Hi Guys, I thought that things would quieten down a bit for me once I got back after the journey. No such luck, I haven’t stopped. The homecoming reception has occupied some of my time, I have been typing articles for magazines and papers, replying to mountains of emails from people and dealing with the never ending lists of daily chores around the house. You may recall that when we were driving across the U.S.A. I had a senior moment and ending up buying a Triumph Bonneville, a bit of a classic motor bike.
I got seriously told off about it but the dust has settled now, so I guess I’m forgiven. A few days ago I reminded myself that I hadn’t heard from the shipping agent who was organising the freight so I emailed them for an update and as far as I can make out this is what has happened.
If I recall I brought the bike Saturday 17th. I parted with a deposit and said that the remaining amount will follow in a few days. While I was waiting for that to happen I emailed the shop that sold me the bike to give them instructions. I asked if the bike could have the front wheel removed so the overall length including the crate would not be longer than 7’ 9” or short enough to fit ACROSS the inside of a container. I said a standard motorcycle crate will do, the type that bikes are shipped from Japan to the U.S.A. I also asked that the keys and paperwork be put into the crate and shipped together. For this service I paid $100. I told them the bike would be collected by our agent who was organising the freight for the Jimnys from Newark on the East coast to Southampton. So far so good.
I then contacted our agent in Vancouver who, handled the Jimnys clearance through customs when they arrived at Vancouver for Stage 4 and I told them that I had purchased the bike and could they arrange collection from the bike shop and have it delivered to the shippers on the East Coast. I organised with them to consolidate the bike with the two cars that were being containerised for the UK. The bike should be in the UK by the end of October. Everything was organised nicely, what could go wrong!!!
This is what happened. The truck arrived to collect the bike from the shop, loaded it and was on its way, (which way?). Not to the shippers on the East Coast, but to a consolidating agent at San Fransisco! When it arrived, there was no paperwork, it had been left behind at the shop. They said sorry, no problem, we will mail it urgent mail to your agent. The papers arrived but not to San Fransico but to the shipping agent on the east coast! That's just great. The bike was in San Francisco and the papers were at Newark on the East coast. The agent at Vancouver contacted the shop to say they had sent the papers to the wrong place. Sorry about that, we will get them back and send them to the people at San Francisco. By this time the paperwork had lost its urgency status and disappeared in the U.S mail system for over two weeks so everything came to a standstill.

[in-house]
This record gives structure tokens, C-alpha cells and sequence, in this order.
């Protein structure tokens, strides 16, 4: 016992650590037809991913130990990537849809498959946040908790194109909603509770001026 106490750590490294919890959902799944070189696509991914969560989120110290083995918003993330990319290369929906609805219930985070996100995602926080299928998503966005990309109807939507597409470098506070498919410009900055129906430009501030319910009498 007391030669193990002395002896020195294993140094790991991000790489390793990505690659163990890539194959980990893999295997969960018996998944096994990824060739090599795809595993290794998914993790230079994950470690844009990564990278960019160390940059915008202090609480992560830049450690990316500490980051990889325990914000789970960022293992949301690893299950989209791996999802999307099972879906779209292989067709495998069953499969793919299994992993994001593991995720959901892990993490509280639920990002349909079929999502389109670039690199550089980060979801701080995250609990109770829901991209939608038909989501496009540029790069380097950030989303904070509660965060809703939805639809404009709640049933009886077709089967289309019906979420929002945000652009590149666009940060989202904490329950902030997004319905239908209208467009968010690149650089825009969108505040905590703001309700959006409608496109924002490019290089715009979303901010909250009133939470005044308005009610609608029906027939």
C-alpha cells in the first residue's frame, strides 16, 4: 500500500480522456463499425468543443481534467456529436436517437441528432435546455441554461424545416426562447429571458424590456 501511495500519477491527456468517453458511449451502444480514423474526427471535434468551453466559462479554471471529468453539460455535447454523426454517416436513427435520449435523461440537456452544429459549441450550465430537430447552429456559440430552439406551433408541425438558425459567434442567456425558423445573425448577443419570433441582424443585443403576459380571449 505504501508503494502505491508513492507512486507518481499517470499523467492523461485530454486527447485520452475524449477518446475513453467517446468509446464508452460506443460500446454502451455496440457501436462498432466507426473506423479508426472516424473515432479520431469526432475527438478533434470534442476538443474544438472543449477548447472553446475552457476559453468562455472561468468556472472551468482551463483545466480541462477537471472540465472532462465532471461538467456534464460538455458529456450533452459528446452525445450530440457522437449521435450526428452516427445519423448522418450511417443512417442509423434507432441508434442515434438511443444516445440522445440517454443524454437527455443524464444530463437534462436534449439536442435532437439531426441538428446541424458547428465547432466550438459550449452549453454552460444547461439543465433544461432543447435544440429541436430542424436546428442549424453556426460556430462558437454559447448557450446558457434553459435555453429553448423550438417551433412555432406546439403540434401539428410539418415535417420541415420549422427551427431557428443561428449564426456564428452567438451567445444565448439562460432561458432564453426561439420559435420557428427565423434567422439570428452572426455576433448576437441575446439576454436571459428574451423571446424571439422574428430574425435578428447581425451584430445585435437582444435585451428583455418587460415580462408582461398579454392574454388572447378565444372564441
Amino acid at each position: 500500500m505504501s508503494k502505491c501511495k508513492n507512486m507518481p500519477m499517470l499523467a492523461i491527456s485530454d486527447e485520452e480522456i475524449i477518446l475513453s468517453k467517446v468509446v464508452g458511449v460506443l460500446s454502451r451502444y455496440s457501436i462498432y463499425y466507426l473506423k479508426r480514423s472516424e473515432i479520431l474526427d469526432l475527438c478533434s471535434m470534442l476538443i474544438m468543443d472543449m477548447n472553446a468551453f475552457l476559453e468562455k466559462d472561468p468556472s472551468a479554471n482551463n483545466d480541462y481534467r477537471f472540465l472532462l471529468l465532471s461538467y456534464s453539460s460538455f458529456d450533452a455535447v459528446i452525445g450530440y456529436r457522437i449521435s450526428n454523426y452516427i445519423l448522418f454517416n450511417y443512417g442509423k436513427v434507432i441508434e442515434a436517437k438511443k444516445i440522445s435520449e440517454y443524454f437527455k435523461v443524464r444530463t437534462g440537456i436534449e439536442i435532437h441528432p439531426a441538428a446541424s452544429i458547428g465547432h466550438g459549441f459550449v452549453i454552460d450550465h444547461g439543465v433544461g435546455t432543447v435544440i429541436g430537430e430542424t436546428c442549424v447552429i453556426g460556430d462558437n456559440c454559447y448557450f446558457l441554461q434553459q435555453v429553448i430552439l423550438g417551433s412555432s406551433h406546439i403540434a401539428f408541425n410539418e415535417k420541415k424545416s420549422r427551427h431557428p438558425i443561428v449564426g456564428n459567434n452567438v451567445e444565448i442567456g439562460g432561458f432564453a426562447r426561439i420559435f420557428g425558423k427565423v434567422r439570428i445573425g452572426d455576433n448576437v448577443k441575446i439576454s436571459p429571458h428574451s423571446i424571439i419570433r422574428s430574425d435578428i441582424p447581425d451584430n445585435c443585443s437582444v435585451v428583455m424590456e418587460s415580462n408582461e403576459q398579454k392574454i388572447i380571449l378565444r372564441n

The paperwork finally turned up at the shippers at San Francisco and they had a container being prepared for the UK. It looked as though things were starting to happen! The Consolidator at San Fransisco phoned our agent at Vancouver to tell them that the crate is too long to fit across the inside of the container so the bike will not be included as part of the shipment they were working on and will have to wait for a container that had more room so the bike could be put into the container long ways. The guys at the bike shop forgot to remove the front wheel and shorten the crate.
When I received all this information from our agent at Vancouver, and my head had stopped spinning trying to understand what had happened, I asked, “having made arrangements and given you instructions, why did you send the bike to San Francisco, a thousand miles in the opposite direction and not to Newark on the East coast, which is the direction it should be going?” The reply was, “we were told by our shipper at San Francisco that it would be quicker”. I pondered that for a moment wondering if I should ask the next question - “do you have any idea when the bike will arrive in the U.K?” - the reply was “I am confident the bike will arrive by Christmas”. Heaven help us.